Spain is a popular destination for Brits looking to escape to the sun. However, with Brexit looming it has left a lot of people unsure about making such a move.
With it still unclear what a final deal will look like, especially regarding immigration, it is hard to say exactly what will be required when moving to Spain post-Brexit.
However by looking at Spain’s visa requirements for non-EU citizens it should give some idea of what will be required in the event that Britain follows through with a so-called ‘hard’ Brexit.
Making your Move Permanent after Brexit
There are roughly 370,000 Britons currently living in Spain who are understandably eager to learn what the future holds for them.
Fortunately those who have been lawfully living in the country for at least five years at the time of Brexit, will be able to apply for a ‘permiso de residencia de larga duración’, that is, indefinite permission to reside in the country.
If you fall short of this you will likely have to apply for a visa to remain in the country, at least until you are able to meet the five-year requirement.
Currently, there are a few conditions that must be met before citizens of other countries can be granted indefinite permission to reside, including having no criminal record, having your own health insurance, and a net income of at least €799 a month for a family of two (rising by €266 per additional family member).
Working in Spain
Fortunately if you work for a major company then they are likely to sort out your application to remain in Spain after Brexit for you, saving you a lot of potential hassle!
However, if you plan on being self-employed in Spain then you will need to be able to prove that you are able to comply with the local laws pertaining to your business, that you have the funds required for your business to be viable, and that you can support yourself.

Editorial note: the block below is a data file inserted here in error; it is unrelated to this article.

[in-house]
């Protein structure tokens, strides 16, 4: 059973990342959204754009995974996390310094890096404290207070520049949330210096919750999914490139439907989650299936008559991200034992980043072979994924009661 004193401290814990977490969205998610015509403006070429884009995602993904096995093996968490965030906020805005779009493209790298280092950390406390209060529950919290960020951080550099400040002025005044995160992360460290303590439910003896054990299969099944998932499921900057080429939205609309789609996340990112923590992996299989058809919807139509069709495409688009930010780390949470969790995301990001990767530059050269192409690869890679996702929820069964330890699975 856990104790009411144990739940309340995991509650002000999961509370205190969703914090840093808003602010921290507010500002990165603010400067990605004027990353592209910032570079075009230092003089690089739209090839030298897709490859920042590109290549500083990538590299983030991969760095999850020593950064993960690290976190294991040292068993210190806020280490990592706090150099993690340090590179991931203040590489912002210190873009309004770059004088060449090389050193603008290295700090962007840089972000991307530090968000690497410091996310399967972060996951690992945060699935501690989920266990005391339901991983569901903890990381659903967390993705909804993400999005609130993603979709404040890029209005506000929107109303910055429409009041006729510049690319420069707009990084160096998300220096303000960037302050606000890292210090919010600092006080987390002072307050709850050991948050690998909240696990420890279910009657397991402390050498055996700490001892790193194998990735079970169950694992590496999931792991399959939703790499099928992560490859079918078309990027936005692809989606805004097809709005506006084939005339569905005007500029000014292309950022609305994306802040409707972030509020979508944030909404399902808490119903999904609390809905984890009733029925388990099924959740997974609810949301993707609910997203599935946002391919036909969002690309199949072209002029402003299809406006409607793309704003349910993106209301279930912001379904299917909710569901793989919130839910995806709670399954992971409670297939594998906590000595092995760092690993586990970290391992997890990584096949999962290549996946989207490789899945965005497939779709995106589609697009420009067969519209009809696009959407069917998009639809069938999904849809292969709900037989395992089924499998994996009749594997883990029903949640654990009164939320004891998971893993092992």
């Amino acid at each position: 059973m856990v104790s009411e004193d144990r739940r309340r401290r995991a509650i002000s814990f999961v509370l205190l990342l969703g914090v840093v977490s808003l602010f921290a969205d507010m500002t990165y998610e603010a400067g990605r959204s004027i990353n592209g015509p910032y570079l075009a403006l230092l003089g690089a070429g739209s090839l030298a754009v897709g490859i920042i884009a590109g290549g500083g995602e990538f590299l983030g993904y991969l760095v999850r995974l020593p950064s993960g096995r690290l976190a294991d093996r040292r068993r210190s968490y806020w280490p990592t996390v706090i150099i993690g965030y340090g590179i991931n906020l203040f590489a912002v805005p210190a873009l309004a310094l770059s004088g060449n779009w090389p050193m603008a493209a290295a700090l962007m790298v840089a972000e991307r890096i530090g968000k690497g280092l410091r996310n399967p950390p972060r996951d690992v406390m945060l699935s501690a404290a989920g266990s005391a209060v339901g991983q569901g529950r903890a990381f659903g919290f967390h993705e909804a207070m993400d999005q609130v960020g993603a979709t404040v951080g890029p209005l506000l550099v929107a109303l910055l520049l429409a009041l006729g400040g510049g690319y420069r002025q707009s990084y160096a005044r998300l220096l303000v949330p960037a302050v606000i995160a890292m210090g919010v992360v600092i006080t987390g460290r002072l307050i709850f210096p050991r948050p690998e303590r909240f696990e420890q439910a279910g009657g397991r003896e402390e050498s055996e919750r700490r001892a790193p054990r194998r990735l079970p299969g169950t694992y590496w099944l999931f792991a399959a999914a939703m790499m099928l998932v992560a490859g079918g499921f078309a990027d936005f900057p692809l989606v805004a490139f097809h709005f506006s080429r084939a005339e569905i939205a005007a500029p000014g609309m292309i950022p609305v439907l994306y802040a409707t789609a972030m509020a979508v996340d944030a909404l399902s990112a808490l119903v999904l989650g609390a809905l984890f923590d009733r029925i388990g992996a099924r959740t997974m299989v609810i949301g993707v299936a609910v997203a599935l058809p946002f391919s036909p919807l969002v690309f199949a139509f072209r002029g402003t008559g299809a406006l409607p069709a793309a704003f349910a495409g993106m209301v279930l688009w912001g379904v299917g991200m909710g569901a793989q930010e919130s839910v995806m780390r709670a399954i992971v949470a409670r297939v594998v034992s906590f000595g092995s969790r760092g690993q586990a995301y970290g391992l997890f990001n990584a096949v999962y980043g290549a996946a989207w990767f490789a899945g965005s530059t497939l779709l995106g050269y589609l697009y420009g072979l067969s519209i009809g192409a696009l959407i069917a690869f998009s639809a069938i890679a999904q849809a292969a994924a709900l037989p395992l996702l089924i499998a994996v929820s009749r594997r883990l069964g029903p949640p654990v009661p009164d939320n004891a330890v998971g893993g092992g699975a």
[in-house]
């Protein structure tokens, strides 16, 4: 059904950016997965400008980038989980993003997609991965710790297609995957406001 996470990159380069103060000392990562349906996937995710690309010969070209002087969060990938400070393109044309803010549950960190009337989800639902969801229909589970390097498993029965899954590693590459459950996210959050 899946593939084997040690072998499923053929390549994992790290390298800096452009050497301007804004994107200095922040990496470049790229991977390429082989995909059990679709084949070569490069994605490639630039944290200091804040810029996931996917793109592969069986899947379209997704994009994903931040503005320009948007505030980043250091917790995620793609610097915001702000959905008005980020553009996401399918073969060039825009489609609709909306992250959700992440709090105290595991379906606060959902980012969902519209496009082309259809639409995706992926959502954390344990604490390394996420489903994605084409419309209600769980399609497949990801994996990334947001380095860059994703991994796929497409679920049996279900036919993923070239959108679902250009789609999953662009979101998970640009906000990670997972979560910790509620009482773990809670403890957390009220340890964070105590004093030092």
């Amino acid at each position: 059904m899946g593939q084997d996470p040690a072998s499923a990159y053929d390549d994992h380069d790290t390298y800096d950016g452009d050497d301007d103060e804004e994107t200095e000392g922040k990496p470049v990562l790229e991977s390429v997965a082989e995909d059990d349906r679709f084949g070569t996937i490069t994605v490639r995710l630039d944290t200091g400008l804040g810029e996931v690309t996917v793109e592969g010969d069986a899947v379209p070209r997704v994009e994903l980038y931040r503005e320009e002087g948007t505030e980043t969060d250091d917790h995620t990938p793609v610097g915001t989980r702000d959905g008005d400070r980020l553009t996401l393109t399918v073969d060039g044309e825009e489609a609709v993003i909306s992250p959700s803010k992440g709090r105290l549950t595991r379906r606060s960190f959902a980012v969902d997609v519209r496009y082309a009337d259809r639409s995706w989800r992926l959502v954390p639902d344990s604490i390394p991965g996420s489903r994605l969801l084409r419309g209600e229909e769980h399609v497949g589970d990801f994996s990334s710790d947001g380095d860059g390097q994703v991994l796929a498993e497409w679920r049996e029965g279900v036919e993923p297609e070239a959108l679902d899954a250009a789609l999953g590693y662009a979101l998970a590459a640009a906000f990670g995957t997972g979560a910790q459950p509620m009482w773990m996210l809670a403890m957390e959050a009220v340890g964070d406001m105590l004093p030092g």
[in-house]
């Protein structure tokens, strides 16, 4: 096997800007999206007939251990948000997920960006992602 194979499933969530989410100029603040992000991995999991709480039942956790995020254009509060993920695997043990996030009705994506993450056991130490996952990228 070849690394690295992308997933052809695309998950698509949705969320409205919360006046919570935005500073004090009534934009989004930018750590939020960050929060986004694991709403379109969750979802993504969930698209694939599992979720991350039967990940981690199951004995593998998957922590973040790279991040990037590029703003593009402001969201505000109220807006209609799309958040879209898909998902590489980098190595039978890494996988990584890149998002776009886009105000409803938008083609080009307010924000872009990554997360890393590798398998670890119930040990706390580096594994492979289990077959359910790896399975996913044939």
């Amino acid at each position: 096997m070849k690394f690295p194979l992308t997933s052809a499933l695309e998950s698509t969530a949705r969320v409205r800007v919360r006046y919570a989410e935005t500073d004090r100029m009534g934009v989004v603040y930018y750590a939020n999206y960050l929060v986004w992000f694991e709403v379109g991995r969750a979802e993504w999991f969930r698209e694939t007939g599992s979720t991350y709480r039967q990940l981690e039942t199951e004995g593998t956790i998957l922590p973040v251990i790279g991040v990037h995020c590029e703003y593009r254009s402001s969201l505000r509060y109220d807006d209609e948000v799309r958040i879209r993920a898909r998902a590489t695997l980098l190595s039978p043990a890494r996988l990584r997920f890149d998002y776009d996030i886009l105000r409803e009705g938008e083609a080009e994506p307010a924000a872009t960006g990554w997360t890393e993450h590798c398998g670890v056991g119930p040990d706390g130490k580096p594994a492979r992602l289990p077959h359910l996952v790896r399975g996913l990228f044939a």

To this end you will likely be asked to present a business plan outlining all of these points and what economic impact your business may have on the local economy, especially in terms of employment.
Retiring to Spain
If you are thinking of retiring to Spain after Brexit, then you will likely need to apply for a permiso de residencia no lucrativa, or permission to reside without the right to work.
To get a permiso de residencia no lucrativa you will need to prove that you have the funds necessary to support yourself, and be able to demonstrate a monthly income of at least €2,130, adding €532 for each additional dependent.
In additional to having enough funds you must also be able to prove you are not carrying any infectious diseases that could be considered a risk to the public.
Where to Apply for your Move to Spain
Whether you want to work in Spain or not, you will in the first instance need to send your application to the closest Spanish Consular office.
Be prepared for the application process to be quite lengthy. The consular staff must first consider your application before sending it onwards to the Spanish government office closest to the area of Spain you wish to reside.
Those who are successful will then be asked to attend the Consulate in person to collect their visa. In the event your application includes the right to work, you will then be asked to submit some further forms.
How long will the Permission to Reside Last?
When first applying for permission to reside, you will be given the right to remain in Spain for one year, regardless of whether you have also been granted the right to work.
After this time you will be able to apply for a two-year extension, which is then renewable again, bringing you up to the five years needed before you can apply for permanent residence.
Each time you renew your visa you will again need to prove that you fulfil all the conditions required in your initial application.
Transferring Funds Post-Brexit
One final issue that must be considered before moving to Spain after Brexit will be how you will transfer your money to Spain.
Arguable the most efficient way of doing this is to use a reputable currency broker as they will likely offer you the most competitive exchange rate, without changing any additional fees.
Or course there remains a great deal of uncertainty over how Brexit will play out and because of this it is unclear how the exchange rate will look after the deal is finalised.
Again this is where the services of a reputable currency broker can help, with a forward contract allowing you to freeze an exchange rate for up to a year, so you will be protected from any unfavourable currency fluctuations.